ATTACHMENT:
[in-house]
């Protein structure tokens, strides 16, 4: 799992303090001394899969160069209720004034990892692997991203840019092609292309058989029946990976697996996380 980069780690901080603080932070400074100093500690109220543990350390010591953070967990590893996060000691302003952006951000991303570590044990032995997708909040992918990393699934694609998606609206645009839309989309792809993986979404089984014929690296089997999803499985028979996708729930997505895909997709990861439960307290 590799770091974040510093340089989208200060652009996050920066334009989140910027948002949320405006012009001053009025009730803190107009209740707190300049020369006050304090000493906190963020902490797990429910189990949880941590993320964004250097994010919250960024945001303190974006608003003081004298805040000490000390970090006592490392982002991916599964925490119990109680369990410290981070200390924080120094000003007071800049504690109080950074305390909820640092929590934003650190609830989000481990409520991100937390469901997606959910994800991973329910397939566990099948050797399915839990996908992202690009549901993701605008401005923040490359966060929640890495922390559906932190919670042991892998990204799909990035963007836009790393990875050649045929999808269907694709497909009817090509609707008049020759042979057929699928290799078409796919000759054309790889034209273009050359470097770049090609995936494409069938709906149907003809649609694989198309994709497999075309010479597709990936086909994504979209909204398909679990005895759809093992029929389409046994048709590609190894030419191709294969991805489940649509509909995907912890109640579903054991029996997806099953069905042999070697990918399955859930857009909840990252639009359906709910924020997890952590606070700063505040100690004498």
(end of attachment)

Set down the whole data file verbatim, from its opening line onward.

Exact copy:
[in-house]
């Protein structure tokens, strides 16, 4: 799992303090001394899969160069209720004034990892692997991203840019092609292309058989029946990976697996996380 980069780690901080603080932070400074100093500690109220543990350390010591953070967990590893996060000691302003952006951000991303570590044990032995997708909040992918990393699934694609998606609206645009839309989309792809993986979404089984014929690296089997999803499985028979996708729930997505895909997709990861439960307290 590799770091974040510093340089989208200060652009996050920066334009989140910027948002949320405006012009001053009025009730803190107009209740707190300049020369006050304090000493906190963020902490797990429910189990949880941590993320964004250097994010919250960024945001303190974006608003003081004298805040000490000390970090006592490392982002991916599964925490119990109680369990410290981070200390924080120094000003007071800049504690109080950074305390909820640092929590934003650190609830989000481990409520991100937390469901997606959910994800991973329910397939566990099948050797399915839990996908992202690009549901993701605008401005923040490359966060929640890495922390559906932190919670042991892998990204799909990035963007836009790393990875050649045929999808269907694709497909009817090509609707008049020759042979057929699928290799078409796919000759054309790889034209273009050359470097770049090609995936494409069938709906149907003809649609694989198309994709497999075309010479597709990936086909994504979209909204398909679990005895759809093992029929389409046994048709590609190894030419191709294969991805489940649509509909995907912890109640579903054991029996997806099953069905042999070697990918399955859930857009909840990252639009359906709910924020997890952590606070700063505040100690004498």